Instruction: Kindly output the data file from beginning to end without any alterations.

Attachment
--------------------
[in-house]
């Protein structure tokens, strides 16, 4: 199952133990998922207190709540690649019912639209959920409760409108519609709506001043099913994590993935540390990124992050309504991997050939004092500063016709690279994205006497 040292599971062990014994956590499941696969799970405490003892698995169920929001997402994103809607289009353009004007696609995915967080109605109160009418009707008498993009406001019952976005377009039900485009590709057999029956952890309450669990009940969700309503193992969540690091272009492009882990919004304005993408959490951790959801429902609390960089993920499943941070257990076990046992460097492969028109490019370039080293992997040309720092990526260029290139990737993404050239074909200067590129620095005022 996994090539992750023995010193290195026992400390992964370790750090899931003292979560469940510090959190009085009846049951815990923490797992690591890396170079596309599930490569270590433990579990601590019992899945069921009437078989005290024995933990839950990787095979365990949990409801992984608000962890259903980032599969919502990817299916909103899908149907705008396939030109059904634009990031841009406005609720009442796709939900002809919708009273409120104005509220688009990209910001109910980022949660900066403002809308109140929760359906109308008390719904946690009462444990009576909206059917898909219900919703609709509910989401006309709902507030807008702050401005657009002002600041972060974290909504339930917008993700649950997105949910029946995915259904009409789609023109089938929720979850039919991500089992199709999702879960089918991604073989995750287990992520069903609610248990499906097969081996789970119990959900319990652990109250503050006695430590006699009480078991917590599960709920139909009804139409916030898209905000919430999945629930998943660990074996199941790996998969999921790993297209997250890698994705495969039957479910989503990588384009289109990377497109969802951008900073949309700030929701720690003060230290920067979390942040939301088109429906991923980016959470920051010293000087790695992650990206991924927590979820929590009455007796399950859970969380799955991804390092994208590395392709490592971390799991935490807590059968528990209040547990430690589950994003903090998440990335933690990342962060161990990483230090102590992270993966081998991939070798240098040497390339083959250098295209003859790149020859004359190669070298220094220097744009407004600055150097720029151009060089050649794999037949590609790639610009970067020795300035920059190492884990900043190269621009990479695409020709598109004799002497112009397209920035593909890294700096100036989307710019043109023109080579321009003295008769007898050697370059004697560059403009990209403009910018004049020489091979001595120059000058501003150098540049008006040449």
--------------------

[in-house]
């Protein structure tokens, strides 16, 4: 199952133990998922207190709540690649019912639209959920409760409108519609709506001043099913994590993935540390990124992050309504991997050939004092500063016709690279994205006497 040292599971062990014994956590499941696969799970405490003892698995169920929001997402994103809607289009353009004007696609995915967080109605109160009418009707008498993009406001019952976005377009039900485009590709057999029956952890309450669990009940969700309503193992969540690091272009492009882990919004304005993408959490951790959801429902609390960089993920499943941070257990076990046992460097492969028109490019370039080293992997040309720092990526260029290139990737993404050239074909200067590129620095005022 996994090539992750023995010193290195026992400390992964370790750090899931003292979560469940510090959190009085009846049951815990923490797992690591890396170079596309599930490569270590433990579990601590019992899945069921009437078989005290024995933990839950990787095979365990949990409801992984608000962890259903980032599969919502990817299916909103899908149907705008396939030109059904634009990031841009406005609720009442796709939900002809919708009273409120104005509220688009990209910001109910980022949660900066403002809308109140929760359906109308008390719904946690009462444990009576909206059917898909219900919703609709509910989401006309709902507030807008702050401005657009002002600041972060974290909504339930917008993700649950997105949910029946995915259904009409789609023109089938929720979850039919991500089992199709999702879960089918991604073989995750287990992520069903609610248990499906097969081996789970119990959900319990652990109250503050006695430590006699009480078991917590599960709920139909009804139409916030898209905000919430999945629930998943660990074996199941790996998969999921790993297209997250890698994705495969039957479910989503990588384009289109990377497109969802951008900073949309700030929701720690003060230290920067979390942040939301088109429906991923980016959470920051010293000087790695992650990206991924927590979820929590009455007796399950859970969380799955991804390092994208590395392709490592971390799991935490807590059968528990209040547990430690589950994003903090998440990335933690990342962060161990990483230090102590992270993966081998991939070798240098040497390339083959250098295209003859790149020859004359190669070298220094220097744009407004600055150097720029151009060089050649794999037949590609790639610009970067020795300035920059190492884990900043190269621009990479695409020709598109004799002497112009397209920035593909890294700096100036989307710019043109023109080579321009003295008769007898050697370059004697560059403009990209403009910018004049020489091979001595120059000058501003150098540049008006040449």